News of a deadly pathogen that poses a serious risk to health is flooding the media today. Candida auris is another member of the Candida yeast family, the most infamous member being the more familiar Candida albicans.

Both medical and CAM practitioners will be aware of how challenging it can be to rebalance a yeast overgrowth, but C. albicans infections are not generally considered to be life-threatening. Candida yeasts are typically known to be opportunistic, adaptable and often resistant to treatment, however, and this new strain of Candida appears to have evolved to become a super-pathogen capable of resisting most antifungal drugs commonly used to treat Candida infections, including fluconazole, amphotericin B and caspofungin.

Yeast
The deadly new species of Candida yeast is difficult to identify using standard laboratory tests

C. auris is difficult to identify using standard laboratory methods, and infections can be advanced before a definitive diagnosis can be made as symptoms of infection are consistent with other types of less serious fungal infection. Health authorities are now concerned that many cases may go undiagnosed.

Candida auris - a growing health concern

As it has the ability to affect the urinary and respiratory tract and to enter the bloodstream, causing organ failure, this has led to an increasing number of fatalities from C. auris infections and this deadly yeast is becoming a global health concern. Infections have been identified in the United Kingdom, South Korea, India, South Africa, Kuwait, Colombia, Venezuela, Pakistan, and a disturbingly high number of those affected - over 60 per cent - have died.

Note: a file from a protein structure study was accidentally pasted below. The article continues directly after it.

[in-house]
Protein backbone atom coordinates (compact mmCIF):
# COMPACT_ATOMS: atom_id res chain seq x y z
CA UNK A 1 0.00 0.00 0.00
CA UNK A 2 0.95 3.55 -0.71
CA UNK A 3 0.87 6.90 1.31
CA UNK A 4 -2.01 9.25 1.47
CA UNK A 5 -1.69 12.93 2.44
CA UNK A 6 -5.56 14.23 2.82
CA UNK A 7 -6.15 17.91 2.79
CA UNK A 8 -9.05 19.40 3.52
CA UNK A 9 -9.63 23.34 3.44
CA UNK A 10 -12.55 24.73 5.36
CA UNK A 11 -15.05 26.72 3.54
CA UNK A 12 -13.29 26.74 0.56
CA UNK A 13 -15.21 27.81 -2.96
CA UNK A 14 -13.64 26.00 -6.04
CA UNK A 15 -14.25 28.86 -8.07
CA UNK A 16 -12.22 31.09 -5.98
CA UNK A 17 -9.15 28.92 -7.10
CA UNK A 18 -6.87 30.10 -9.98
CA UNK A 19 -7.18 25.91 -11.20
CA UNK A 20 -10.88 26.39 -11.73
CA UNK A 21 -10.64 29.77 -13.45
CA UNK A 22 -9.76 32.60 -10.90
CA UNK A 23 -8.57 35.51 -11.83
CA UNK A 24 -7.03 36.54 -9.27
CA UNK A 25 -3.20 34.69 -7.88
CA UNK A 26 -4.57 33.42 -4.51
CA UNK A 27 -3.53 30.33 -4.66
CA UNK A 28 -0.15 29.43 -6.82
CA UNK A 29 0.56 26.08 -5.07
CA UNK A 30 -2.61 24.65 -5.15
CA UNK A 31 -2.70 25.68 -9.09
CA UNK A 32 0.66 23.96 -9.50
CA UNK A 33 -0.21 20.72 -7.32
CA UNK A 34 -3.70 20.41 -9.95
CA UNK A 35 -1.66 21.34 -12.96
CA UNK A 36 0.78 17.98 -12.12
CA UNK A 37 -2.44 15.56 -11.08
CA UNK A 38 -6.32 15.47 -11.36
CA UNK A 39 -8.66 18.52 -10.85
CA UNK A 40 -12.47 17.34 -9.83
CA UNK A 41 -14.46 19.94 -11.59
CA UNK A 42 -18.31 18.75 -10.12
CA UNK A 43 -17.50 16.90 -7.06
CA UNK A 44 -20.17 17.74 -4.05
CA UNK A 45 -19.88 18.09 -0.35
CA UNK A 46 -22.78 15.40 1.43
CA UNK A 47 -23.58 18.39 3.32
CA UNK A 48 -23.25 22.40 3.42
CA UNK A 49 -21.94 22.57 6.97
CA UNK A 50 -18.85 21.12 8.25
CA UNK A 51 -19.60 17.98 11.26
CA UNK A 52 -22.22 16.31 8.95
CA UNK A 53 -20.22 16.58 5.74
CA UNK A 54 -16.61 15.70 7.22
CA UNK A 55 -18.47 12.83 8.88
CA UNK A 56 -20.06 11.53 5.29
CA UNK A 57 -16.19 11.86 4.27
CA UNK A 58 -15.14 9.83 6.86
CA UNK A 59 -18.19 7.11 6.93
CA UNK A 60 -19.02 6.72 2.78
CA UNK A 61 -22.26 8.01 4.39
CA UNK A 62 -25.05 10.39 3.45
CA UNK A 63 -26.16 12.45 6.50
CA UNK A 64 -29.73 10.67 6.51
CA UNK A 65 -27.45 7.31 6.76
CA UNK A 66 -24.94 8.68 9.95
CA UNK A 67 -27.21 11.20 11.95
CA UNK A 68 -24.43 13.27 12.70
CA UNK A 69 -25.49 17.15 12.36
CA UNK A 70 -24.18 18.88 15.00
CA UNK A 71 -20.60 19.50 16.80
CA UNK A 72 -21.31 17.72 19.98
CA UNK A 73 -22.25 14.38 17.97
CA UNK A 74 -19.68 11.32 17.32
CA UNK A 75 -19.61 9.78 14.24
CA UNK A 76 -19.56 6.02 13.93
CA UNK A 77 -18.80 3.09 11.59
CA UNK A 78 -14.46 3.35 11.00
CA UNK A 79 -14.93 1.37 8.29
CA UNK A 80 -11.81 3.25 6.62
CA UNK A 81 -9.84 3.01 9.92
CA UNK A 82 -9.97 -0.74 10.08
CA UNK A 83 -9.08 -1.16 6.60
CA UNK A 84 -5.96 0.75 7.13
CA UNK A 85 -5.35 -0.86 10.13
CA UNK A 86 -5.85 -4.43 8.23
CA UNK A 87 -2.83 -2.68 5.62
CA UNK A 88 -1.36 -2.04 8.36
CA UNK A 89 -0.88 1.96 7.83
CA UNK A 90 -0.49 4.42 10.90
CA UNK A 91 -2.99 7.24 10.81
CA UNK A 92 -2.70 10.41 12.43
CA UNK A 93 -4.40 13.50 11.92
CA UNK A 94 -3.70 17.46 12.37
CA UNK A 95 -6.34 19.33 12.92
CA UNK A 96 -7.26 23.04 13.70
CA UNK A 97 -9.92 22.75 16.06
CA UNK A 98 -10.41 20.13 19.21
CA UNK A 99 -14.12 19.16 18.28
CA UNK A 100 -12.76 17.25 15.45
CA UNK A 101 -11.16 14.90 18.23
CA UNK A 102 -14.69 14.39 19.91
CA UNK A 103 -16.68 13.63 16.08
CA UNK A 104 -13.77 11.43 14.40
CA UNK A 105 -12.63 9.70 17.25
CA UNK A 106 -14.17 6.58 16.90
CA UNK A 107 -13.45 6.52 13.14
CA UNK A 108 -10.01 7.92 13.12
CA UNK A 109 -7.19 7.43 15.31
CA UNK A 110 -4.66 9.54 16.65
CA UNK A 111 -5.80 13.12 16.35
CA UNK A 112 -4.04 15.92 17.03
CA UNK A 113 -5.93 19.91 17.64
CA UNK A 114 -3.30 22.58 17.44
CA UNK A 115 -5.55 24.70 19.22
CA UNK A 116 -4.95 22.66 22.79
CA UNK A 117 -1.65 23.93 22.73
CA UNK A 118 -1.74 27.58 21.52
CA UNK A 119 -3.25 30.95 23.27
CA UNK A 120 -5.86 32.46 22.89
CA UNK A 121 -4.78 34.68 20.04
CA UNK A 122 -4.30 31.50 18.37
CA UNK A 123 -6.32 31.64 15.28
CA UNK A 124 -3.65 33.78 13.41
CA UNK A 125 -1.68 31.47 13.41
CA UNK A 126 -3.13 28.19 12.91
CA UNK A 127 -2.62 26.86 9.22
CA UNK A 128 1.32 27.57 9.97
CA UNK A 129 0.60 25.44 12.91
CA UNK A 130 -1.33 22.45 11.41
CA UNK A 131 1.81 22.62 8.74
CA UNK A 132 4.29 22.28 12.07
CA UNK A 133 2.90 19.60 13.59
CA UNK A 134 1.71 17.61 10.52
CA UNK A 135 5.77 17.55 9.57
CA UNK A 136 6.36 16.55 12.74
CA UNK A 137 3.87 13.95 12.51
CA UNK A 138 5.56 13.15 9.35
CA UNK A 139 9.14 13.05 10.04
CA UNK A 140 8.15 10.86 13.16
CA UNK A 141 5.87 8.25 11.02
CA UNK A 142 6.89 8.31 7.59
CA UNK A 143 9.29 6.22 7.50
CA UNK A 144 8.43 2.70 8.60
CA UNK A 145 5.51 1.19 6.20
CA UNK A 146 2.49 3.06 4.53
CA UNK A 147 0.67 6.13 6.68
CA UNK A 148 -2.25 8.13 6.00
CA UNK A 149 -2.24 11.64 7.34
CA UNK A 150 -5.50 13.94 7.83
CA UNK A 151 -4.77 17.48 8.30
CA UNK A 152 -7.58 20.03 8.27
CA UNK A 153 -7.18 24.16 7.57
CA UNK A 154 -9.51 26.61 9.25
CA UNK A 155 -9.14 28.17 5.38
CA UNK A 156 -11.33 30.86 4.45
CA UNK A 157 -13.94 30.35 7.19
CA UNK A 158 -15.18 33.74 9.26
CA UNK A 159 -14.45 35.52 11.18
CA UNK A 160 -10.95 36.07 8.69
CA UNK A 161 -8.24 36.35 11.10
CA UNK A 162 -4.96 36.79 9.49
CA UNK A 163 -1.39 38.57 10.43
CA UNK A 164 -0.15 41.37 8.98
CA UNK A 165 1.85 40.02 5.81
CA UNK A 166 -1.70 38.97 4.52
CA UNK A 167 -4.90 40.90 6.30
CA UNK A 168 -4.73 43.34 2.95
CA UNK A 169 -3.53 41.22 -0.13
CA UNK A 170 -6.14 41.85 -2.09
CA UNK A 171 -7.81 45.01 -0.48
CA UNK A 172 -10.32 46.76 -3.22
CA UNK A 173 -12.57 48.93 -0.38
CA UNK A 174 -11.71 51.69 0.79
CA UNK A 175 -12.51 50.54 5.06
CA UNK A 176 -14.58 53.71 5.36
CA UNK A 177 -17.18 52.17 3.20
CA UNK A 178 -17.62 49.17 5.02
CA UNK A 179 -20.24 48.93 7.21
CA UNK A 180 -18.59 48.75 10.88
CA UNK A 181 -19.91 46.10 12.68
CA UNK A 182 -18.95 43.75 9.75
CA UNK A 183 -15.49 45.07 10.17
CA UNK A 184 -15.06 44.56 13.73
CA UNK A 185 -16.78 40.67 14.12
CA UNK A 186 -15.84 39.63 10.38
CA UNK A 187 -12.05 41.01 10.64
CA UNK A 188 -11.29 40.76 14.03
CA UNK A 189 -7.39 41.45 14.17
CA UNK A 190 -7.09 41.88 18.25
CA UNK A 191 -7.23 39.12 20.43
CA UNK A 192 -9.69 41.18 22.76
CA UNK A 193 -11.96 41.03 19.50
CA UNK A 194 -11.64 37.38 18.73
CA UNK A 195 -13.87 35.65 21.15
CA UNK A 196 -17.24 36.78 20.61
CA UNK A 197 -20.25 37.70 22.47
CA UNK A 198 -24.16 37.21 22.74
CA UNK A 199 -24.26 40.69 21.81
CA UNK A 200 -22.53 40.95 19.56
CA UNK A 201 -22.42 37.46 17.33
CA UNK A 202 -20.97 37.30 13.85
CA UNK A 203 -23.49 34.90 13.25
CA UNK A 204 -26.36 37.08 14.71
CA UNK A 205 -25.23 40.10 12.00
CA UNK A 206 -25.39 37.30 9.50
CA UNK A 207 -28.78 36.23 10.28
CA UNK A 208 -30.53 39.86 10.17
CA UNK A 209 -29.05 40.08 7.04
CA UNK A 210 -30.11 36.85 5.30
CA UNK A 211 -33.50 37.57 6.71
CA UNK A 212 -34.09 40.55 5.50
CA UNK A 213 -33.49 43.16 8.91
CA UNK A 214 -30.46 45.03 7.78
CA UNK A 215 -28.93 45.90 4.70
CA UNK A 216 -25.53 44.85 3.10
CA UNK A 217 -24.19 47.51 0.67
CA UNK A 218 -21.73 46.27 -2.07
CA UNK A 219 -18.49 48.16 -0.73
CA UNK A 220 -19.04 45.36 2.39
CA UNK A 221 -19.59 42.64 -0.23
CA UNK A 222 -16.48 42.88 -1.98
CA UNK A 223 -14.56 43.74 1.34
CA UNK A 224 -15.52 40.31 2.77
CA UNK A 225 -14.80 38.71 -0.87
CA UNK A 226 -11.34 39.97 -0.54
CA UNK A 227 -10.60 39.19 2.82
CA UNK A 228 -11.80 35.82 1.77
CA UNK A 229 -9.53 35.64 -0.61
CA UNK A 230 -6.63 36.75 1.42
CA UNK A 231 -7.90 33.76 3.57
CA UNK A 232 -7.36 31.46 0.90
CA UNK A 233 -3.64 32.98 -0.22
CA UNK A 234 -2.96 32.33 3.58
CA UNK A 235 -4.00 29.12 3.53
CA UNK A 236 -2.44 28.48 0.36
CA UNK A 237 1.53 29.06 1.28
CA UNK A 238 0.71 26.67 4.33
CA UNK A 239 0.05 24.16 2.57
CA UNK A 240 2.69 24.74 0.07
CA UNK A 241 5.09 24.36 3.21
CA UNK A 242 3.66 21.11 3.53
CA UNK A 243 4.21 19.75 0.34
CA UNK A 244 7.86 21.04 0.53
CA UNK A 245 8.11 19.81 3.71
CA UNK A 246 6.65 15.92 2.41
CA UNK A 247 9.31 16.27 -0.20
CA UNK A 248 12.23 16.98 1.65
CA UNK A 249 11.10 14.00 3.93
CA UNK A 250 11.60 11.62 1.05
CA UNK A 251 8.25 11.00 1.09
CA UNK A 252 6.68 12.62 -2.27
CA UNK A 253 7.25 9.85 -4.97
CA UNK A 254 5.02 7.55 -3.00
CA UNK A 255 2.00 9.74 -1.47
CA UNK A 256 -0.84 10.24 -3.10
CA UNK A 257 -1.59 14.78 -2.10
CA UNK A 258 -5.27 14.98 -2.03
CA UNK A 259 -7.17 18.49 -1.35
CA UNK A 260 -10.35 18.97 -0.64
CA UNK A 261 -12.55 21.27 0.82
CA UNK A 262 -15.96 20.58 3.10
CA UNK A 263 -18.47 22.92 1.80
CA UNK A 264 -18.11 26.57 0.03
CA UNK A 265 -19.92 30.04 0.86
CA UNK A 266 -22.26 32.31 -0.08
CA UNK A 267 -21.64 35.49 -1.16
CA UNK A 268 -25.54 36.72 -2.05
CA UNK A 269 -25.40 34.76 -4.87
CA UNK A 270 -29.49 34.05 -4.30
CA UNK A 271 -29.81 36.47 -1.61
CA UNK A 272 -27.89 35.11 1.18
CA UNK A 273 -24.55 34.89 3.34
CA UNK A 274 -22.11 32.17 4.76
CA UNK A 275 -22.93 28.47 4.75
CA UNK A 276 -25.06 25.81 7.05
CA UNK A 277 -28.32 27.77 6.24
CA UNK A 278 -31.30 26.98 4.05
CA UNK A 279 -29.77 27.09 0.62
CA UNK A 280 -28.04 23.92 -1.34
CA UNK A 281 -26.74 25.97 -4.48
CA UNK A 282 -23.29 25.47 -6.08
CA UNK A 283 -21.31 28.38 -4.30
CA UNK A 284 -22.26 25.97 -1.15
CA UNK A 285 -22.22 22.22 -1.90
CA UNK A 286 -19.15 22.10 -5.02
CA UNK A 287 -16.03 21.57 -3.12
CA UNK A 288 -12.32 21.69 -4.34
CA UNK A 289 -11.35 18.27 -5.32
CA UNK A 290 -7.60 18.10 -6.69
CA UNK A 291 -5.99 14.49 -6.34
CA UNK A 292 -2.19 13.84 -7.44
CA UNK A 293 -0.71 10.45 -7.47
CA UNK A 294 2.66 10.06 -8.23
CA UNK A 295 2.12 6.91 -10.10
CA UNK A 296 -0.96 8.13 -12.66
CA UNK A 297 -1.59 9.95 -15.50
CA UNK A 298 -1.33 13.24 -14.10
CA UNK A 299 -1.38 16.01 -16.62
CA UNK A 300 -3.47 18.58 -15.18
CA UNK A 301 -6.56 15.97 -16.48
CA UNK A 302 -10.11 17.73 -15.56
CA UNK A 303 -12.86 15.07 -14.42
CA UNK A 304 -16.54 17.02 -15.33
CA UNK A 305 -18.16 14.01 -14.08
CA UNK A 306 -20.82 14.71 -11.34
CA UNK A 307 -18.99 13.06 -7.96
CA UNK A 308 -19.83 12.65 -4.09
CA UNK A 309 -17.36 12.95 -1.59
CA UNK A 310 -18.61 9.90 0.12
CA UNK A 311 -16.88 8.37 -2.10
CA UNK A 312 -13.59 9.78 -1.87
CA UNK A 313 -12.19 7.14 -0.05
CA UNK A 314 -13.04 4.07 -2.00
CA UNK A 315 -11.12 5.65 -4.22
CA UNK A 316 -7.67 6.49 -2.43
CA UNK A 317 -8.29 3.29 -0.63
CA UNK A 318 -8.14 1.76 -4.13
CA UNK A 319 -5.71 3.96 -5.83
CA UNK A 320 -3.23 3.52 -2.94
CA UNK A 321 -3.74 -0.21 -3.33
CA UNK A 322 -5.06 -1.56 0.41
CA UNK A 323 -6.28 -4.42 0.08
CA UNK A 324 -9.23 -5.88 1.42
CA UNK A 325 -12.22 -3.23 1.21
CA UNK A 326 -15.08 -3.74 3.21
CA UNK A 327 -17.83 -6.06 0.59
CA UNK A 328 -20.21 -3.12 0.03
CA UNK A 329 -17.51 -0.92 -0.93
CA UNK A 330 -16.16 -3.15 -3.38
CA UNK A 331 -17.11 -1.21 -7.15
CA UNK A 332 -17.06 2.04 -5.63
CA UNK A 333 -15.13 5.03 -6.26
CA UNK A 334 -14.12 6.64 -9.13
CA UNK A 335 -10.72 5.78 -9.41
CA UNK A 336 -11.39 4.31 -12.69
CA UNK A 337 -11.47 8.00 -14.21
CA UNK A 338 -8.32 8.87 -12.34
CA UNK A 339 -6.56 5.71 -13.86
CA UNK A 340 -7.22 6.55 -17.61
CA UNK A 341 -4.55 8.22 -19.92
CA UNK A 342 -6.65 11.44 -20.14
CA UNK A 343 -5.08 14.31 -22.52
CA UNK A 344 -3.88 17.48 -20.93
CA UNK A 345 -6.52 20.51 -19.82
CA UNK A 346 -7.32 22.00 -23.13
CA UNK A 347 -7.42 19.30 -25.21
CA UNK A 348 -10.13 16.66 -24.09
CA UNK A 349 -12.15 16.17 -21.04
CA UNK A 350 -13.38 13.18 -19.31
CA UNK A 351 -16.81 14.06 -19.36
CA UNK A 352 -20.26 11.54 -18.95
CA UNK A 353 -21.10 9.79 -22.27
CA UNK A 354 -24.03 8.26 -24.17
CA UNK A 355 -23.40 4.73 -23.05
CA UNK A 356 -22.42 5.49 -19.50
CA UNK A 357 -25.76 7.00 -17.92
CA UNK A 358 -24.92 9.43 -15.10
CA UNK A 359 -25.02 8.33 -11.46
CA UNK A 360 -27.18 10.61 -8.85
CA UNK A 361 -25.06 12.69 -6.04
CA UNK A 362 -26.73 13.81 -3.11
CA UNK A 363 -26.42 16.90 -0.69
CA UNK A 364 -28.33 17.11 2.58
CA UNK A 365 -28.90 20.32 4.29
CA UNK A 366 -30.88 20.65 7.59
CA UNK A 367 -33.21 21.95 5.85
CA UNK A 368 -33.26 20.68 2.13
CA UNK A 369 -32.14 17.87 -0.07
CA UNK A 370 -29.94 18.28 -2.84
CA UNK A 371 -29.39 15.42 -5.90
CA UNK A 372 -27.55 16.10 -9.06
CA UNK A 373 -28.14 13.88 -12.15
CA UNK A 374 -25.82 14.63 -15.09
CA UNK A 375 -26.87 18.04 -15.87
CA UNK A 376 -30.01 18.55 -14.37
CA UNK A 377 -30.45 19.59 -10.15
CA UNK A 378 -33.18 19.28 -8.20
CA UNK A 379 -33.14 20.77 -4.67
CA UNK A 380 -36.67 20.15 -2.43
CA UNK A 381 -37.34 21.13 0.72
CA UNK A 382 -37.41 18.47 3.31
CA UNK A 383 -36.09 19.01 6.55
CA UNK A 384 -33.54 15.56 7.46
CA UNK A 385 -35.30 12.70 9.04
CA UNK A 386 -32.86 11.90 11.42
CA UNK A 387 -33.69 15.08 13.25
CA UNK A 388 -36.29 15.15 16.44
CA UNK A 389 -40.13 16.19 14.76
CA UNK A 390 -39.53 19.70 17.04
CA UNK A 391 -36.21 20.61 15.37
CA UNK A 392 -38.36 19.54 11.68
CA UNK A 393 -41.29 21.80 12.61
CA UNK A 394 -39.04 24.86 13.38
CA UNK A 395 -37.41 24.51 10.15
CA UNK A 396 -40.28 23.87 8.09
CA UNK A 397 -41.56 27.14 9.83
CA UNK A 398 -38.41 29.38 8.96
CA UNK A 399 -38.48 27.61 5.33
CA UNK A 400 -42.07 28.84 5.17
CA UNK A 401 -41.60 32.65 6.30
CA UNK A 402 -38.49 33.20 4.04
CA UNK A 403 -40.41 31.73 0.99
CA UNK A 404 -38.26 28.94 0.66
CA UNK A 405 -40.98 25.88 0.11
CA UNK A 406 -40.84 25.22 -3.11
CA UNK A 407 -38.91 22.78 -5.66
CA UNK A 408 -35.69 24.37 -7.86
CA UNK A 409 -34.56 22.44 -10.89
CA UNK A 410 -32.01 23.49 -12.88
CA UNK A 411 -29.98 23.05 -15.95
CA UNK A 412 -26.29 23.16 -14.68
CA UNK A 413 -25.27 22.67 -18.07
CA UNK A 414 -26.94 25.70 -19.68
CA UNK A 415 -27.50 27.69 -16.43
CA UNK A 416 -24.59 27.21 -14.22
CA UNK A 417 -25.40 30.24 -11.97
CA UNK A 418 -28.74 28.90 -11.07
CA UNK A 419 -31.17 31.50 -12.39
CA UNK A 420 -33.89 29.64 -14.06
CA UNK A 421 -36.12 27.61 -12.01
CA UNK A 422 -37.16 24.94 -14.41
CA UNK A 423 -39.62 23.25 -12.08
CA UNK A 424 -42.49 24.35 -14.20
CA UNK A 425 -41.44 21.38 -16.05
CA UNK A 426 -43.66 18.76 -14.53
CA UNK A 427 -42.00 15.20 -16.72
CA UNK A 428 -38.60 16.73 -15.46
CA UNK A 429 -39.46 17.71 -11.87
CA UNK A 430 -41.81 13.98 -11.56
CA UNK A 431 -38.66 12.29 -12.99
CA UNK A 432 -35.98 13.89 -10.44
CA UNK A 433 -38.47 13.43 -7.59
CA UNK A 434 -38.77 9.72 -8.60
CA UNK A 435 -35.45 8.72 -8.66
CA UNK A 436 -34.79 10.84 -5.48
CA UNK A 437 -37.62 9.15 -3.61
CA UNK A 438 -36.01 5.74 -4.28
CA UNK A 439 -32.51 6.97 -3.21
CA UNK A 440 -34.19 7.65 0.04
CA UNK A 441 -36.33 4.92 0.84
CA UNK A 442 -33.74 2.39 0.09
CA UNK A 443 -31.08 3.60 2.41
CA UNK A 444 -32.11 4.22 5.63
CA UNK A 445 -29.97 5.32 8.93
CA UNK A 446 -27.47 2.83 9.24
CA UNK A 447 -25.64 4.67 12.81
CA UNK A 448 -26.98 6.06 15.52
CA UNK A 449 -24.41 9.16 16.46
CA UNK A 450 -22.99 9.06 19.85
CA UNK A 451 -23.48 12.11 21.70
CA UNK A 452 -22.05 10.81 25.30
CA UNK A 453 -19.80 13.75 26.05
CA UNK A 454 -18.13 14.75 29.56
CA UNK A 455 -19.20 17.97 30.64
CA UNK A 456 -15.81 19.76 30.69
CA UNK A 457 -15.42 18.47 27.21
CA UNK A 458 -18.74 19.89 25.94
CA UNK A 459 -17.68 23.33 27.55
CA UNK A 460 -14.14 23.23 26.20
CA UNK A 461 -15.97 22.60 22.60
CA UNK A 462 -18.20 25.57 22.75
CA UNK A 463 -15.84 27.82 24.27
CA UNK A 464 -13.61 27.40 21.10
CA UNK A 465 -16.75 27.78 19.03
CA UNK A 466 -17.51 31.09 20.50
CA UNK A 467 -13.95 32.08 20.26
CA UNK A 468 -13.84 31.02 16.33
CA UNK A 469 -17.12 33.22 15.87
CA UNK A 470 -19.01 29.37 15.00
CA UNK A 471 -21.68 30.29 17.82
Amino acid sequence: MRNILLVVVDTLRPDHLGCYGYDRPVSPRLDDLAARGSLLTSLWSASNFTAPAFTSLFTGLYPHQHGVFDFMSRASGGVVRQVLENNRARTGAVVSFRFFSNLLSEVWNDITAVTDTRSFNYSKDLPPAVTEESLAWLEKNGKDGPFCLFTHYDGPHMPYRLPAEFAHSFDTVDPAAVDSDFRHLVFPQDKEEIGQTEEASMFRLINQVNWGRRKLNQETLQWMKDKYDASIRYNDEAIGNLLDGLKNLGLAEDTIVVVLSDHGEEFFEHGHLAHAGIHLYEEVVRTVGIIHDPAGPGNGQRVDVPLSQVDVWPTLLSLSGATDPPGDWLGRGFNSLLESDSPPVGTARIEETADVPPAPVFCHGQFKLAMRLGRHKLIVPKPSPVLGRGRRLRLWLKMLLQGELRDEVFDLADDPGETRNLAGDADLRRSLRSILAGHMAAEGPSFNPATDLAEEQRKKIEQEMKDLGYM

It is believed that the deadly fungus can be passed on by person-to-person contact, via open wounds, or even from contaminated surfaces. More research needs to be done to fully ascertain the risks but it’s believed that C. auris posesthe greatest risk to hospitalized patients with diabetes or in intensive care; those with large vein catheters, and those who are in poor health and taking antibiotics.

Whilst this news is very concerning, health authorities stressed that the infection is still considered to be very rare; however, they are urging health professionals to be on the lookout for new cases.

For more information about Candida infections, see our FAQ ‘Which probiotics are best for Candida?’

For other related articles and information pages, click on the following links:

FAQ: 'Will probiotics help to prevent thrush?'

'Could probiotics help with oral thrush?'

'OptiBac Probiotics trialled by National Candida Society'

References

https://www.gov.uk/government/publications/candida-auris-emergence-in-england/candida-auris-identified-in-england

http://www.cdc.gov/fungal/diseases/candidiasis/candida-auris-qanda.html

http://www.dailymail.co.uk/health/article-3669791/Rise-terrifying-fungal-infection-s-sweeping-globe-Yeast-kills-60-people-infects-resistant-drugs.html#ixzz4DWwlMcBG

Comments

  • An interesting article of emerging pathogen. Can it be identified with least infrastructure in developing countries? Most laboratories just do a germ tube test and make to assume with test as Candida albicans or not. Need academic thinking for better diagnosis.
    Dr.T.V.Rao MD Professor of Microbiology


Write a comment